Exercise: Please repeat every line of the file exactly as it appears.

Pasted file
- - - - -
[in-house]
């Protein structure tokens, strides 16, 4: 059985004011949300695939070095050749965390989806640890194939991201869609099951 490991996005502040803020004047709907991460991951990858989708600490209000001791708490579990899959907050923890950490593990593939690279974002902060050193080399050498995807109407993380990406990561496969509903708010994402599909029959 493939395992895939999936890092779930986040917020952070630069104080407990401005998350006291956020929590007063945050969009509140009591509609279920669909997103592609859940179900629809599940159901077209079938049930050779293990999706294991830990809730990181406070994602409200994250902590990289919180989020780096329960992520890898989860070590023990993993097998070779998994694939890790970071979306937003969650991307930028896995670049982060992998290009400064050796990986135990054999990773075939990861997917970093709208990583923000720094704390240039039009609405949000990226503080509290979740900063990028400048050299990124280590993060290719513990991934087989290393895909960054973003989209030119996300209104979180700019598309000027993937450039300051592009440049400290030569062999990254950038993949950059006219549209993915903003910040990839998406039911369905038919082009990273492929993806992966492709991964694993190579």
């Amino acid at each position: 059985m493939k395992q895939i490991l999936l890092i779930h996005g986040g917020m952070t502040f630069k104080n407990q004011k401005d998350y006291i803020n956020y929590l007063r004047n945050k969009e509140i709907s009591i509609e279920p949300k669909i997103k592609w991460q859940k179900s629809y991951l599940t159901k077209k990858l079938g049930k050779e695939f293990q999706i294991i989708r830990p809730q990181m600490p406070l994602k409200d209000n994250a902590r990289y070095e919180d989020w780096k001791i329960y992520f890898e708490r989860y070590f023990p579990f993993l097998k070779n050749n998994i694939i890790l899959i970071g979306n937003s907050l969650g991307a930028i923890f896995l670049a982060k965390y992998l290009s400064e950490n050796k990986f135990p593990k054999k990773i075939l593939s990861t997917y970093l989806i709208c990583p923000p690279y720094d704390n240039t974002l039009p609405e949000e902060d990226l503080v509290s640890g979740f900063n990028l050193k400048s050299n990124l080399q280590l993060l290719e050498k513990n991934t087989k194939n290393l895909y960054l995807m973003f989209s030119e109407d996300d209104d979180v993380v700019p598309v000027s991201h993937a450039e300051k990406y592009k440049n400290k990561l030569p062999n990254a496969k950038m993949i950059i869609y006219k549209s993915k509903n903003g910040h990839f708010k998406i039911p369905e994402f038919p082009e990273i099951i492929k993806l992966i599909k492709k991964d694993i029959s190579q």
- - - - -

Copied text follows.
[in-house]
């Protein structure tokens, strides 16, 4: 059985004011949300695939070095050749965390989806640890194939991201869609099951 490991996005502040803020004047709907991460991951990858989708600490209000001791708490579990899959907050923890950490593990593939690279974002902060050193080399050498995807109407993380990406990561496969509903708010994402599909029959 493939395992895939999936890092779930986040917020952070630069104080407990401005998350006291956020929590007063945050969009509140009591509609279920669909997103592609859940179900629809599940159901077209079938049930050779293990999706294991830990809730990181406070994602409200994250902590990289919180989020780096329960992520890898989860070590023990993993097998070779998994694939890790970071979306937003969650991307930028896995670049982060992998290009400064050796990986135990054999990773075939990861997917970093709208990583923000720094704390240039039009609405949000990226503080509290979740900063990028400048050299990124280590993060290719513990991934087989290393895909960054973003989209030119996300209104979180700019598309000027993937450039300051592009440049400290030569062999990254950038993949950059006219549209993915903003910040990839998406039911369905038919082009990273492929993806992966492709991964694993190579």
């Amino acid at each position: 059985m493939k395992q895939i490991l999936l890092i779930h996005g986040g917020m952070t502040f630069k104080n407990q004011k401005d998350y006291i803020n956020y929590l007063r004047n945050k969009e509140i709907s009591i509609e279920p949300k669909i997103k592609w991460q859940k179900s629809y991951l599940t159901k077209k990858l079938g049930k050779e695939f293990q999706i294991i989708r830990p809730q990181m600490p406070l994602k409200d209000n994250a902590r990289y070095e919180d989020w780096k001791i329960y992520f890898e708490r989860y070590f023990p579990f993993l097998k070779n050749n998994i694939i890790l899959i970071g979306n937003s907050l969650g991307a930028i923890f896995l670049a982060k965390y992998l290009s400064e950490n050796k990986f135990p593990k054999k990773i075939l593939s990861t997917y970093l989806i709208c990583p923000p690279y720094d704390n240039t974002l039009p609405e949000e902060d990226l503080v509290s640890g979740f900063n990028l050193k400048s050299n990124l080399q280590l993060l290719e050498k513990n991934t087989k194939n290393l895909y960054l995807m973003f989209s030119e109407d996300d209104d979180v993380v700019p598309v000027s991201h993937a450039e300051k990406y592009k440049n400290k990561l030569p062999n990254a496969k950038m993949i950059i869609y006219k549209s993915k509903n903003g910040h990839f708010k998406i039911p369905e994402f038919p082009e990273i099951i492929k993806l992966i599909k492709k991964d694993i029959s190579q």